If you haven’t spotted a hashtag on social media, where have you been? If you can believe it, the humble hashtag has been around for 10 years this year. The hashtag, a label used for helping others find content on a certain topic on social media, became famous on Twitter, but can now be used on many platforms and social media such as Facebook, Pinterest and Google+. The hashtag is a symbol placed in front of a word to group a post with other posts which can be easily located by searching a specific hashtag. The hashtag, however, was not created by Twitter, but was first used by Chris Messina, a social technology expert, in 2007. The hashtag that started it all was posted by Messina in August 2007 – #barcamp. In 2009, hashtags were referred to as “Twitter groupings”, and according to Hootsuite, the hashtag was added to the Oxford dictionary in 2010 and in 2014 was added to the scrabble dictionary.
The hashtag symbol had a few applications before it became prominently known as a ‘hashtag’. Some of these include placing the hashtag after a number to indicate the total pounds in weight, as well as in front of a number to indicate ‘number’, which is still in use today. The use of the hashtag today has all but replaced the previous meaning of the symbol. The most used hashtag to date, according to metro.co.uk, is a hashtag used on Twitter, of course. The hashtag, #FF, or Follow Friday, has been mentioned 539 million times.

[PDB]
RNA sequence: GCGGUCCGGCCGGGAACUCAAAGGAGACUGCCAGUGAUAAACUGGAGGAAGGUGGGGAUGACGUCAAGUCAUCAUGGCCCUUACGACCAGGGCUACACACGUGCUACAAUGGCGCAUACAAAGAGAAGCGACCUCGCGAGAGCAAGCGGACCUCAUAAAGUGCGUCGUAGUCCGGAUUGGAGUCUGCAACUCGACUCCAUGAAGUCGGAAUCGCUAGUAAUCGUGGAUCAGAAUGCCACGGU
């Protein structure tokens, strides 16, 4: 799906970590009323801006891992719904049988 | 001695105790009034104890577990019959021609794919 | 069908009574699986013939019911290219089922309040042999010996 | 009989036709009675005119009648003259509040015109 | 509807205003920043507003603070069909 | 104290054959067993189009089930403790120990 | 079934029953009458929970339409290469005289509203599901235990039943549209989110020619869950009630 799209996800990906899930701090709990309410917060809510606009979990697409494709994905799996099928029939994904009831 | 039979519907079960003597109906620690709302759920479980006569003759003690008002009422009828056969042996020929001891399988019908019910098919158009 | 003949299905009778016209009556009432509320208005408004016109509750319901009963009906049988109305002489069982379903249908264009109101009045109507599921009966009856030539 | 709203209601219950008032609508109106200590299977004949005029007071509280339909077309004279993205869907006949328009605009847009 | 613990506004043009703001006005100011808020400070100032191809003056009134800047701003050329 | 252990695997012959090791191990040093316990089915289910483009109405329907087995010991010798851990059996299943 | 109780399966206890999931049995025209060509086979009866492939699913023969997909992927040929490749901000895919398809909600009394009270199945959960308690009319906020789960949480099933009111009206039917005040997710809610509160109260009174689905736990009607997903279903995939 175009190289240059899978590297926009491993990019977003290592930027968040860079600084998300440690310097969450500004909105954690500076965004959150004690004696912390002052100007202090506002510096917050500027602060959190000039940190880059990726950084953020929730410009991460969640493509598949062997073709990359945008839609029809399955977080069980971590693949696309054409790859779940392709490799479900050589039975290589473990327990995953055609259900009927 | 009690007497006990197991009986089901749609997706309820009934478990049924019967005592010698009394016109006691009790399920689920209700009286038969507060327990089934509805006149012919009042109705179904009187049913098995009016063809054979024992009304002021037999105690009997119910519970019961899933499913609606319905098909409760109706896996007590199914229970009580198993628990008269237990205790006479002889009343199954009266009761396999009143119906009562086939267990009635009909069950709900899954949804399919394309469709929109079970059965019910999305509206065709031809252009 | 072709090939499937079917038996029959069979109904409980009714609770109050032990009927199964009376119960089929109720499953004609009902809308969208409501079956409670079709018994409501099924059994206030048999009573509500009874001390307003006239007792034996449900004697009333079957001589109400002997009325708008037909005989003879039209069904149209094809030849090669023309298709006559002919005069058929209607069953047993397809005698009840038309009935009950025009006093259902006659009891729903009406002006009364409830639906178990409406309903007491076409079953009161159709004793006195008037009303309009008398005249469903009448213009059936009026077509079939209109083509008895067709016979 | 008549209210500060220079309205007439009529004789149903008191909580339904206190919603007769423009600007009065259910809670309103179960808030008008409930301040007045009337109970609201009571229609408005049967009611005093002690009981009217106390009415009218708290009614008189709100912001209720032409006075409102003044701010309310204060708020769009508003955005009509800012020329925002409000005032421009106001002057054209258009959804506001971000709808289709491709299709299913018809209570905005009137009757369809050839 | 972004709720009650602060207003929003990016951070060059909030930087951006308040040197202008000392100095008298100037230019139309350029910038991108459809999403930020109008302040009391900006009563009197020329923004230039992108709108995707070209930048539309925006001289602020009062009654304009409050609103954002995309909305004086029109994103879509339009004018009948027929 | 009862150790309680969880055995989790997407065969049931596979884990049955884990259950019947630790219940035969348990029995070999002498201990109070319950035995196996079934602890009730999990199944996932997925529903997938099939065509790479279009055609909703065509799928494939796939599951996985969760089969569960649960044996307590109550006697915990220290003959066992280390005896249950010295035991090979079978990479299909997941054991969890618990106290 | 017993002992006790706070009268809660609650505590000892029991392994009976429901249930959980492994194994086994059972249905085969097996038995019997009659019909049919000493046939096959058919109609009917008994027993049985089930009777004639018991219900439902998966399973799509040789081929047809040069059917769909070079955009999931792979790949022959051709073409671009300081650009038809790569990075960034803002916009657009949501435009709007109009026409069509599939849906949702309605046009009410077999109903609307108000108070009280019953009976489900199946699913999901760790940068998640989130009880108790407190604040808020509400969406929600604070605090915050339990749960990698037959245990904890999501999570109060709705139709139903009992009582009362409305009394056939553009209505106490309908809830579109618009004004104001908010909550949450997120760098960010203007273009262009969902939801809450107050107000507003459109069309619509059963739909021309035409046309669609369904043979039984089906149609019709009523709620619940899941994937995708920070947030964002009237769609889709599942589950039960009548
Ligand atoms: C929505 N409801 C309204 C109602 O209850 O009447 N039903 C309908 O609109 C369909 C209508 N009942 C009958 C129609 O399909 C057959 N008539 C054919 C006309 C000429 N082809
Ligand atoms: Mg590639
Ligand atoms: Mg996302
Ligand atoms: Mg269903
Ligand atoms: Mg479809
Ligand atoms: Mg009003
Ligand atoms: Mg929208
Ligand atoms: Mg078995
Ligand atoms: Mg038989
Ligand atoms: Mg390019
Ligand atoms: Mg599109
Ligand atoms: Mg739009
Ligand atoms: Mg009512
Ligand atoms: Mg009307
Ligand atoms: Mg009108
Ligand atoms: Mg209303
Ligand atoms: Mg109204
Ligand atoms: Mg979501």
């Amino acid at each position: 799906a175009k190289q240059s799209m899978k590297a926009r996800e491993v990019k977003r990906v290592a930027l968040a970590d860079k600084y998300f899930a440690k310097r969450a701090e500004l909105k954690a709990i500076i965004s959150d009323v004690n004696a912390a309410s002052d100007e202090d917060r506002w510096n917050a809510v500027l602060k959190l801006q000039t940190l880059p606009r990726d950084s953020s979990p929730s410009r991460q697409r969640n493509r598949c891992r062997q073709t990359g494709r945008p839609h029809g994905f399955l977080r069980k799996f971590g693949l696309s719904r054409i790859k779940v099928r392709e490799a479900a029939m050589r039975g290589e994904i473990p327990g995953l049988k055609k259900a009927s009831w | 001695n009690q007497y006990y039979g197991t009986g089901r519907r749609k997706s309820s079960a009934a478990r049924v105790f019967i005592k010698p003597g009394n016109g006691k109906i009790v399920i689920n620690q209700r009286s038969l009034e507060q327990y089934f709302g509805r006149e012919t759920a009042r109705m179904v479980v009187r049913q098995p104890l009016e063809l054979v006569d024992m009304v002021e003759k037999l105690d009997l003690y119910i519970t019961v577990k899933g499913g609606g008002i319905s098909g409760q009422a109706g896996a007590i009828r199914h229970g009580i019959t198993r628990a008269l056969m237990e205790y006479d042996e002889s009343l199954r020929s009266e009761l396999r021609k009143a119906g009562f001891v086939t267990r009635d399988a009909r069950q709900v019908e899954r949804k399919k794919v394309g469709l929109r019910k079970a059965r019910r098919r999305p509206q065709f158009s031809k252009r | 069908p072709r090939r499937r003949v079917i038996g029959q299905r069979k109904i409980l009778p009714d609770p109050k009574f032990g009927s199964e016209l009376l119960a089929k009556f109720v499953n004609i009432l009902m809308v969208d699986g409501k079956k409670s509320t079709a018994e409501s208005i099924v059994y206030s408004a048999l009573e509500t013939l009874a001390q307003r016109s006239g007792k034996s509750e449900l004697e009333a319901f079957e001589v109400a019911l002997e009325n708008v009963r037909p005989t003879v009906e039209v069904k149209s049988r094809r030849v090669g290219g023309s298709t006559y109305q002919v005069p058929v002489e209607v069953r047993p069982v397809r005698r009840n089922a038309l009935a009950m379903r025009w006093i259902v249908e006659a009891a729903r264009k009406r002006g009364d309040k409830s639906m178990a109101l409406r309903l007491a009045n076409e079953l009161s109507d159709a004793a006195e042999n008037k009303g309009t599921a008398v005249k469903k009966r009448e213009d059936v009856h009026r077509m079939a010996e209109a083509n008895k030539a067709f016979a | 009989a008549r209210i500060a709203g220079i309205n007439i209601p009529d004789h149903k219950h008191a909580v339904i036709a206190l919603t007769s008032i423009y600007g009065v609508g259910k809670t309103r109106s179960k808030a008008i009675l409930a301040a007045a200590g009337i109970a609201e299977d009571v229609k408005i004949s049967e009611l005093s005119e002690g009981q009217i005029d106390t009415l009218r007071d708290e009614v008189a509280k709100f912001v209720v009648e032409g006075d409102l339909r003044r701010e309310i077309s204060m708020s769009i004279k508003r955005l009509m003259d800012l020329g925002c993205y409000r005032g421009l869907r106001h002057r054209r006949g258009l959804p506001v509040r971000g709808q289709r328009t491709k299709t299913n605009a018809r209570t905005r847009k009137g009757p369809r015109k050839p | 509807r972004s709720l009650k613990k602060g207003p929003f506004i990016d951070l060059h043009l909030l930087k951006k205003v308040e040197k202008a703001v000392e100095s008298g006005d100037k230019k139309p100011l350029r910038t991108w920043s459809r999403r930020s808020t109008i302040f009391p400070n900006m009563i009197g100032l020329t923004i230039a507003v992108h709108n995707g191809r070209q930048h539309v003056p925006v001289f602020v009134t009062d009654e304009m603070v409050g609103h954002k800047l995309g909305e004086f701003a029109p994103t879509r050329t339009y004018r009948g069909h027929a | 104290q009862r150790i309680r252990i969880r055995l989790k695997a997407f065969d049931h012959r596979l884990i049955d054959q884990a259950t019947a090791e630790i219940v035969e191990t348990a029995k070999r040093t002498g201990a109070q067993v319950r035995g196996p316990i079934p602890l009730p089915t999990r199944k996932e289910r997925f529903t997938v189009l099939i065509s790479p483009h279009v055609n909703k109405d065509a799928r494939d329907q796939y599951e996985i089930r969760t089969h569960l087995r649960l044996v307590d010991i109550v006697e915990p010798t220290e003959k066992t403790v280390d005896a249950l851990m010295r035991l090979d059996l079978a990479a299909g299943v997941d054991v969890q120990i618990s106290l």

The hashtag is used on social media to group thoughts together, to create a common thread or idea for people to follow. To find out what the audience at large has to say about a certain topic, simply click on the hashtag. Users have taken this further and utilise hashtags without the intention of joining a larger dialogue, but rather to condense their overall idea into one clear thought, such as #AgencyLife.
As with most trends, the hashtag has made its way into colloquial language, where people will say a hashtag phrase out loud in an ironic way, such as “hashtag blessed.”
Hashtags are also a nifty marketing tool used by brands to create an identity on social media platforms. These should be short and sweet and easy to search for. This can be applied to either the brand identity at large (for example, Kit Kat using the hashtag #HaveABreak) or a unique hashtag for a specific campaign (Kit Kat using the hashtag #MyBreak for a competition). The hashtag can be used to measure user’s engagement to compile quantifiable data on how effective the campaign has been on social media. Further to this, audiences using the hashtag connects the brand to interesting, authentic user-generated content. Brands jumping on to trending hashtags and incorporating them into their content makes for a relevant, engaging brand.
Love them or hate them, hashtags are here to stay. So if you can’t beat them, join them #JustSaying.